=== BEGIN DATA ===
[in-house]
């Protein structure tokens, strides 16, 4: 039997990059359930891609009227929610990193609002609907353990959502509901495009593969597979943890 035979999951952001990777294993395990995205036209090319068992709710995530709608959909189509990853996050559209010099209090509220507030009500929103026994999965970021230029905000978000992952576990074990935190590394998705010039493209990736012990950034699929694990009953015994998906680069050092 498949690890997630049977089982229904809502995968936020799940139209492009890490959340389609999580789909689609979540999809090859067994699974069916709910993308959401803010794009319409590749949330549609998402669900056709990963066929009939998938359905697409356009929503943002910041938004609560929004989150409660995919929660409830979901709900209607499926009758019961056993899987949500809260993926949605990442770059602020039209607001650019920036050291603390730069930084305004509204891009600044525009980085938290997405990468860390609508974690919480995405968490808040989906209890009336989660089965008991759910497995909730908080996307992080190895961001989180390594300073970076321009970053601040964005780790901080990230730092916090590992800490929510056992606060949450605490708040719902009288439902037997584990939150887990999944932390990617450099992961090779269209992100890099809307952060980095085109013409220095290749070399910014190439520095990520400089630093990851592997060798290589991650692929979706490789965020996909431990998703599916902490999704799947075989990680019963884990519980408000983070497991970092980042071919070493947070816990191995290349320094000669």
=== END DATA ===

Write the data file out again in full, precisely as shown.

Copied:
[in-house]
């Protein structure tokens, strides 16, 4: 039997990059359930891609009227929610990193609002609907353990959502509901495009593969597979943890 035979999951952001990777294993395990995205036209090319068992709710995530709608959909189509990853996050559209010099209090509220507030009500929103026994999965970021230029905000978000992952576990074990935190590394998705010039493209990736012990950034699929694990009953015994998906680069050092 498949690890997630049977089982229904809502995968936020799940139209492009890490959340389609999580789909689609979540999809090859067994699974069916709910993308959401803010794009319409590749949330549609998402669900056709990963066929009939998938359905697409356009929503943002910041938004609560929004989150409660995919929660409830979901709900209607499926009758019961056993899987949500809260993926949605990442770059602020039209607001650019920036050291603390730069930084305004509204891009600044525009980085938290997405990468860390609508974690919480995405968490808040989906209890009336989660089965008991759910497995909730908080996307992080190895961001989180390594300073970076321009970053601040964005780790901080990230730092916090590992800490929510056992606060949450605490708040719902009288439902037997584990939150887990999944932390990617450099992961090779269209992100890099809307952060980095085109013409220095290749070399910014190439520095990520400089630093990851592997060798290589991650692929979706490789965020996909431990998703599916902490999704799947075989990680019963884990519980408000983070497991970092980042071919070493947070816990191995290349320094000669």